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Robotic Roaches Mess with Real Bugs' Minds

A handful of artificially intelligent cockroaches alter the instincts of their natural brethren, shedding light on pack mentality



Courtesy of Université Libre de Bruxelles

Safety in numbers has pretty much ruled in the animal kingdom. But now researchers are discovering that artificially intelligent robots can change animals' natural instinct to live as a group, prompting them to form new patterns of behavior.

Take the typical three-centimeter- (1.2-inch-) long American cockroach, Periplaneta americana. It tends to live in groups with fellow cockroaches in the darkest shelters available. But could new robotic interlopers alter their age-old way of life? In a word—yes.

Researchers at the Free University of Brussels (U.L.B.) in Belgium, École Polytechnique Fédérale de Lausanne (E.P.F.L.) in Switzerland and the University of Rennes in France, along with other European educational institutions report in Science that when they introduced a few socially integrated autonomous robots (boxy in design but made to smell like the real deal) into cockroach communities, they altered the collective decision-making process and triggered new behavior patterns in the bugs. The findings show that it may be possible to use robots to study and control how groups of animals from insects to vertebrates interact.

Cockroaches may not get much respect outside of laboratory settings, but they were better subjects for this test than ants or bees, because they have less elaborate social structures yet still "produce a collective intelligence," says José Halloy, the senior research scientist at U.L.B who coordinated the project.

Cockroaches do not comparison shop or communicate their preferences to one another when selecting shelter. They will, however, instinctively choose darker over more illuminated areas. They will also use their antennae to feel whether other cockroaches are present. Cockroaches will settle in if a place is dimly lit and well populated. "If three or four cockroaches are together under a shelter," Halloy says, "the probability of one of them leaving drops significantly."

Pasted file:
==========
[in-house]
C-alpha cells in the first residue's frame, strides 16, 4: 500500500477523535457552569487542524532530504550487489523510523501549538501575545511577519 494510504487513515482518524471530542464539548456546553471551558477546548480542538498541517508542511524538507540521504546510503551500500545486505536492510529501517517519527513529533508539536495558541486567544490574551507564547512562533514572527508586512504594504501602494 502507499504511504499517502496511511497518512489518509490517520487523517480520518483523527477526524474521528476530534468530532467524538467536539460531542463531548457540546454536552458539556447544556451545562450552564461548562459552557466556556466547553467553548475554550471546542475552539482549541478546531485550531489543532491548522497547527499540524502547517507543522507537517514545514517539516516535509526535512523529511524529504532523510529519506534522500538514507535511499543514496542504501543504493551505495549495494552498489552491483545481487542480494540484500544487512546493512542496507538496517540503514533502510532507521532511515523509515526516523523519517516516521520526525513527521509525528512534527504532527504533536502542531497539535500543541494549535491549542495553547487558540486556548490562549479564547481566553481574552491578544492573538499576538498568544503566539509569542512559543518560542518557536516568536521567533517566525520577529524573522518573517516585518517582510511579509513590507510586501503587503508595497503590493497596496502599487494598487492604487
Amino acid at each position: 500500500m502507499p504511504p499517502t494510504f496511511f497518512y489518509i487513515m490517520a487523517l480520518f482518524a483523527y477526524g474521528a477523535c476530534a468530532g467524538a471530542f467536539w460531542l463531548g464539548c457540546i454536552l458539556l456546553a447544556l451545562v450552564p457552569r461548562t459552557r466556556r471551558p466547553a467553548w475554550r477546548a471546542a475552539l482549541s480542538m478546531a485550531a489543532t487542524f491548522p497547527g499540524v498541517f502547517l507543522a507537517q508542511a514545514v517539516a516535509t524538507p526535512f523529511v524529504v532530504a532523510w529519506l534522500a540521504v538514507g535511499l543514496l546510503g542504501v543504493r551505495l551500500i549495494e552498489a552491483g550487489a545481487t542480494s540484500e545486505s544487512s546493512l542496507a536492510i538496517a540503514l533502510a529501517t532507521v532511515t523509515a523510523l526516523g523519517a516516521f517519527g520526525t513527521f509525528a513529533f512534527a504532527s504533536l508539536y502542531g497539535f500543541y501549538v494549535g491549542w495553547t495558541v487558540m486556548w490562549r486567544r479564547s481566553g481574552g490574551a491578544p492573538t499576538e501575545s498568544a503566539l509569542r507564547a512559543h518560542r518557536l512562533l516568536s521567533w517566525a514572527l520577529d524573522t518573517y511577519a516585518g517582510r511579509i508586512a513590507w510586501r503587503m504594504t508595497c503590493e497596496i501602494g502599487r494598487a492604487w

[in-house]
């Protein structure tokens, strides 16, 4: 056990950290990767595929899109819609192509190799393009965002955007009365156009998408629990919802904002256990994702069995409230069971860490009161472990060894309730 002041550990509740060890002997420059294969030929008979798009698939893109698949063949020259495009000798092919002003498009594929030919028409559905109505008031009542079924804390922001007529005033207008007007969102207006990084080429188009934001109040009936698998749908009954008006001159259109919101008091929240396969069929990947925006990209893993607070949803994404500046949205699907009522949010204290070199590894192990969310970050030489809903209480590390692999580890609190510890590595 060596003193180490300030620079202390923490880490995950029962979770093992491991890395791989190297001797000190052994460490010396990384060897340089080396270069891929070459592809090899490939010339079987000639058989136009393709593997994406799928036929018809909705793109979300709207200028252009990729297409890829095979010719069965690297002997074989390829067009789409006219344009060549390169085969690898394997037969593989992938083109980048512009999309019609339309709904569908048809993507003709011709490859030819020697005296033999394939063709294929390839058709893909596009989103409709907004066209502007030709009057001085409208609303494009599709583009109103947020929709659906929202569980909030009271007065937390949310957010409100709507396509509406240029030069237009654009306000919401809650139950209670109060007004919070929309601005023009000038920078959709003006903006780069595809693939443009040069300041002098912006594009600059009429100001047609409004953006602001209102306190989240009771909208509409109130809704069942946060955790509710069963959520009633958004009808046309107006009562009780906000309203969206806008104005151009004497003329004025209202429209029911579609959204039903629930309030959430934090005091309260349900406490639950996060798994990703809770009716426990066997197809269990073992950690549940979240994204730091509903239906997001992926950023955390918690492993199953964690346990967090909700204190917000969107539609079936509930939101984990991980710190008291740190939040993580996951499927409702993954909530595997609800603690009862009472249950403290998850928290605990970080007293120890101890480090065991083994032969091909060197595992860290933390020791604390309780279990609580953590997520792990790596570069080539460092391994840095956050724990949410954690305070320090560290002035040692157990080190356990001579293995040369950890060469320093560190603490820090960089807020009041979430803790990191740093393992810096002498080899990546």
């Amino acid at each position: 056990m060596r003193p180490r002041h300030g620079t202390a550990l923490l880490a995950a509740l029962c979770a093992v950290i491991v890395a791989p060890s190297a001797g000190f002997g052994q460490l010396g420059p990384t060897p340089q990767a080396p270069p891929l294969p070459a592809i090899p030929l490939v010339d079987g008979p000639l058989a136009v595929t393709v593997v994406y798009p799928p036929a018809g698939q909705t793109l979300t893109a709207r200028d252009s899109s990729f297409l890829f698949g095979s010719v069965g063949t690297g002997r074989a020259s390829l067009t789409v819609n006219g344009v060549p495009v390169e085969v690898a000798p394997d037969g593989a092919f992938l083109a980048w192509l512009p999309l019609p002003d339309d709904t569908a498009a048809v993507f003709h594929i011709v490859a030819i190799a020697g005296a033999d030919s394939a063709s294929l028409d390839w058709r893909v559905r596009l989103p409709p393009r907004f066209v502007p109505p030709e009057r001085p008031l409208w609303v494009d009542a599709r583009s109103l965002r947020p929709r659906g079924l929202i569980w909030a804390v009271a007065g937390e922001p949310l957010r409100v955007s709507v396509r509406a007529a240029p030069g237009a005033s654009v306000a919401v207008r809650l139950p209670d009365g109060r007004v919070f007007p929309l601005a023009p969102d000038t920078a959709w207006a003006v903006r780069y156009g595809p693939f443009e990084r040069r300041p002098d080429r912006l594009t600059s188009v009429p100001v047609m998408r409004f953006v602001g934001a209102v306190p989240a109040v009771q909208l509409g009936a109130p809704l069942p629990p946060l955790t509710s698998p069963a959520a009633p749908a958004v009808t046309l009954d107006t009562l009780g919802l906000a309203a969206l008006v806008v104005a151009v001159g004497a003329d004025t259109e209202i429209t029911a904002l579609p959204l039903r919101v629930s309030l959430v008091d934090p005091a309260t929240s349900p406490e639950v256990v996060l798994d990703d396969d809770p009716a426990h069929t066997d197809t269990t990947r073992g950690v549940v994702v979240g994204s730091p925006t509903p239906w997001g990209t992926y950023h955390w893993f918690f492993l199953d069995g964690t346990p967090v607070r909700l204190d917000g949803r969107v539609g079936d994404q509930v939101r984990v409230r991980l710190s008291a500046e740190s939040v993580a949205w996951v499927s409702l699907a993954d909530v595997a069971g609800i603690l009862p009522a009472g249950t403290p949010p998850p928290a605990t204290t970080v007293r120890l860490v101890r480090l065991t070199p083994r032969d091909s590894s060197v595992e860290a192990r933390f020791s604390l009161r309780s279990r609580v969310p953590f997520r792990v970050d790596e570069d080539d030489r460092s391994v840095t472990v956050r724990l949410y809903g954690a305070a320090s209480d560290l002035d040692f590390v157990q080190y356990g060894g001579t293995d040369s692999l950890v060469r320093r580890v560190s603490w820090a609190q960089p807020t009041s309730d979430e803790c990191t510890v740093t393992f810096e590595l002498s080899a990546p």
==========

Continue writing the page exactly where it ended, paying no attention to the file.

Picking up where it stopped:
During the five-year study, Halloy and his team introduced a number of robot cockroaches into this natural dynamic to see if they could influence the group dynamic. "In that way, the robots were used as tools to improve our knowledge of biology," he says.

The key was constructing robo-bugs tiny enough to successfully infiltrate cockroach clans. To do this, engineers at E.P.F.L. decided to build robots modeled after American cockroaches, which are generally twice the size of cockroaches indigenous to Asia or Europe. The robots were programmable and ran on a battery that lasted at least four hours. The robots were designed to operate autonomously (without any sort of remote control), to detect the difference between light and dark, and to sense the presence of cockroaches and other robots that came within about four centimeters (1.6 inches) of them.

The hardest part of the experiment, Halloy says, was getting the real cockroaches to accept the imposters. To do this, the team tapped biologists at Rennes to develop a pheromone that would fool the insects (which recognize each other via scents picked up by their antennae) into believing that the robo-invaders were fellow cockroaches. The pheromone was sprayed on a piece of paper wrapped around each bot. "Without that smell,'' Halloy says, "the cockroaches avoided the robots."

Researchers confined the real and faux cockroaches to a circular arena with two shelters, each large enough to house the entire group. The robots were programmed to behave in ways that contrasted with the behavior of normal roaches so that researchers could see if the vermin would follow the robots' lead. When the ersatz insects chose shelters with more light, more than half of the cockroaches abandoned their instincts and joined the robots there.

Halloy says researchers now plan to study the effect of artificial intelligence on a vertebrate animal, in this case chicks. To do this, he says, E.P.F.L. engineers will develop larger chicklike robots that can hear, interpret and respond to real chicks' verbal cues. The robot chicks (the first prototype is due in March) must also be accepted by their peers. One way to do this, Halloy says, is to remove newborn chicks from their mothers within 12 hours of hatching and place them with a robotic surrogate mother and artificially intelligent siblings. No word yet on how closely these robo-chick might resemble the real thing.

 

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